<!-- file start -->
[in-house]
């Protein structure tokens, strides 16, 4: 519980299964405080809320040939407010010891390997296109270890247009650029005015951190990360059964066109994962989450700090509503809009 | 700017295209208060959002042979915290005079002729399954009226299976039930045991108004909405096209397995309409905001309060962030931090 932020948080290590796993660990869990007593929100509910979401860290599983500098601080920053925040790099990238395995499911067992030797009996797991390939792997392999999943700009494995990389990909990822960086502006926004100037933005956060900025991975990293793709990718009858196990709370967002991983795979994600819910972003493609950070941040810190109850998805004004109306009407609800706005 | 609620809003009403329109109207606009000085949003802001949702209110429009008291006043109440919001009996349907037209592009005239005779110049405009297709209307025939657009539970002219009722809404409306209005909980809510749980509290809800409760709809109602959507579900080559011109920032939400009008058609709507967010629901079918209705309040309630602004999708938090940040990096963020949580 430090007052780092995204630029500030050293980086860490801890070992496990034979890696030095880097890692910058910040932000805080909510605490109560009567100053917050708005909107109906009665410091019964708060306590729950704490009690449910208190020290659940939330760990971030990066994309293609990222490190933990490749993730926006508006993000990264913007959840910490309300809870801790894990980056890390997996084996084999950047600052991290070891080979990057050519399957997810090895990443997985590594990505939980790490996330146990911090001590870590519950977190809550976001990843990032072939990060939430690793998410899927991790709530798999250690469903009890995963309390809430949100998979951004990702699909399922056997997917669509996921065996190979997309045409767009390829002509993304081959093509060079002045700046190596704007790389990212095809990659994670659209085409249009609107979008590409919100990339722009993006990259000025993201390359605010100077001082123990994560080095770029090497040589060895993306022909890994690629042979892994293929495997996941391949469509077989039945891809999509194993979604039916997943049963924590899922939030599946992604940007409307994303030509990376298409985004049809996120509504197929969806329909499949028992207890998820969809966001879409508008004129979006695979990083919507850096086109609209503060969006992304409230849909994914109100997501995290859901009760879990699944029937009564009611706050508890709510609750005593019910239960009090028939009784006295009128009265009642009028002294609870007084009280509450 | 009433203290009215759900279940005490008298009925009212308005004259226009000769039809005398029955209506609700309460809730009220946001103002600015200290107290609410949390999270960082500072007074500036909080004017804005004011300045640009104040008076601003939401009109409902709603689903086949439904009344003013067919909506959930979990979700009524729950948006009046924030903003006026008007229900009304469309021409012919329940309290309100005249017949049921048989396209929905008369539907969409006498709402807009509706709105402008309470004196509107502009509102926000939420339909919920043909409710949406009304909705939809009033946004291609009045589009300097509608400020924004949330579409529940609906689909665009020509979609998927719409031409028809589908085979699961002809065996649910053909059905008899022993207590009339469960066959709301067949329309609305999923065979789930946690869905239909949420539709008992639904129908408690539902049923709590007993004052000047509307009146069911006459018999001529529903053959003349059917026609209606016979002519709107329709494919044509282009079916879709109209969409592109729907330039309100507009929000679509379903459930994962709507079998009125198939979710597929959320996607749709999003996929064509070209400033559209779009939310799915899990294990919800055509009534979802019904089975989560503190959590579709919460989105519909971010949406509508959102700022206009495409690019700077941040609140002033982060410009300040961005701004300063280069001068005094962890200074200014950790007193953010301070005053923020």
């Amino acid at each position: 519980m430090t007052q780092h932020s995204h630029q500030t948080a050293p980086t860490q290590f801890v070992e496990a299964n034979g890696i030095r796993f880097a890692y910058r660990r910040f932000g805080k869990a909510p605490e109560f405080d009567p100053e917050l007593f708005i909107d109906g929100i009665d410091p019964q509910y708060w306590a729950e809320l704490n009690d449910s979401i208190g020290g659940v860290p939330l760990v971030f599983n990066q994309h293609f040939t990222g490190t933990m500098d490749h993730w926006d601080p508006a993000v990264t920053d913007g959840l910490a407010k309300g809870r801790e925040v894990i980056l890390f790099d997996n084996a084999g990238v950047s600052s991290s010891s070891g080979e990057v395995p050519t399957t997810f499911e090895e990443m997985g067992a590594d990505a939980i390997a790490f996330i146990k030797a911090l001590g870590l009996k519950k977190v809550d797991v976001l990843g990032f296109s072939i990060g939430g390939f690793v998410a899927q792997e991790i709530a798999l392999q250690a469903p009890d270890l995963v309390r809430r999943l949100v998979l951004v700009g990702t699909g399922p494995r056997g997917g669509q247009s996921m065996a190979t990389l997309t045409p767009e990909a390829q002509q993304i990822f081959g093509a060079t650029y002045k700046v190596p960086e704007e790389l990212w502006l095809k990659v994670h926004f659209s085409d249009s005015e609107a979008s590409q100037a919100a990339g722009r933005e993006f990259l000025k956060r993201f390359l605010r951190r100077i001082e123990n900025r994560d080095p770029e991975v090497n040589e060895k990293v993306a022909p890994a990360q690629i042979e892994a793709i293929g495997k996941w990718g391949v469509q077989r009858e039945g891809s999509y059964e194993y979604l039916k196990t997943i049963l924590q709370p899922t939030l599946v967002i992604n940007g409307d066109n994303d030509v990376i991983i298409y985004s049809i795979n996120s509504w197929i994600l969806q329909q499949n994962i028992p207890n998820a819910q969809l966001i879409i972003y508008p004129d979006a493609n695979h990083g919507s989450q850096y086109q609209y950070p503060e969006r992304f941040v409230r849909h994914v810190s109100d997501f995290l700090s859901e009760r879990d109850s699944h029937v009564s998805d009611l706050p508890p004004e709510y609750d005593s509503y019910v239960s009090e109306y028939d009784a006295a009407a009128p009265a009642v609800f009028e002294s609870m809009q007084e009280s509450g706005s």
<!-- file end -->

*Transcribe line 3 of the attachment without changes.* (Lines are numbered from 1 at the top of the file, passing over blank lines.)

């Amino acid at each position: 519980m430090t007052q780092h932020s995204h630029q500030t948080a050293p980086t860490q290590f801890v070992e496990a299964n034979g890696i030095r796993f880097a890692y910058r660990r910040f932000g805080k869990a909510p605490e109560f405080d009567p100053e917050l007593f708005i909107d109906g929100i009665d410091p019964q509910y708060w306590a729950e809320l704490n009690d449910s979401i208190g020290g659940v860290p939330l760990v971030f599983n990066q994309h293609f040939t990222g490190t933990m500098d490749h993730w926006d601080p508006a993000v990264t920053d913007g959840l910490a407010k309300g809870r801790e925040v894990i980056l890390f790099d997996n084996a084999g990238v950047s600052s991290s010891s070891g080979e990057v395995p050519t399957t997810f499911e090895e990443m997985g067992a590594d990505a939980i390997a790490f996330i146990k030797a911090l001590g870590l009996k519950k977190v809550d797991v976001l990843g990032f296109s072939i990060g939430g390939f690793v998410a899927q792997e991790i709530a798999l392999q250690a469903p009890d270890l995963v309390r809430r999943l949100v998979l951004v700009g990702t699909g399922p494995r056997g997917g669509q247009s996921m065996a190979t990389l997309t045409p767009e990909a390829q002509q993304i990822f081959g093509a060079t650029y002045k700046v190596p960086e704007e790389l990212w502006l095809k990659v994670h926004f659209s085409d249009s005015e609107a979008s590409q100037a919100a990339g722009r933005e993006f990259l000025k956060r993201f390359l605010r951190r100077i001082e123990n900025r994560d080095p770029e991975v090497n040589e060895k990293v993306a022909p890994a990360q690629i042979e892994a793709i293929g495997k996941w990718g391949v469509q077989r009858e039945g891809s999509y059964e194993y979604l039916k196990t997943i049963l924590q709370p899922t939030l599946v967002i992604n940007g409307d066109n994303d030509v990376i991983i298409y985004s049809i795979n996120s509504w197929i994600l969806q329909q499949n994962i028992p207890n998820a819910q969809l966001i879409i972003y508008p004129d979006a493609n695979h990083g919507s989450q850096y086109q609209y950070p503060e969006r992304f941040v409230r849909h994914v810190s109100d997501f995290l700090s859901e009760r879990d109850s699944h029937v009564s998805d009611l706050p508890p004004e709510y609750d005593s509503y019910v239960s009090e109306y028939d009784a006295a009407a009128p009265a009642v609800f009028e002294s609870m809009q007084e009280s509450g706005s």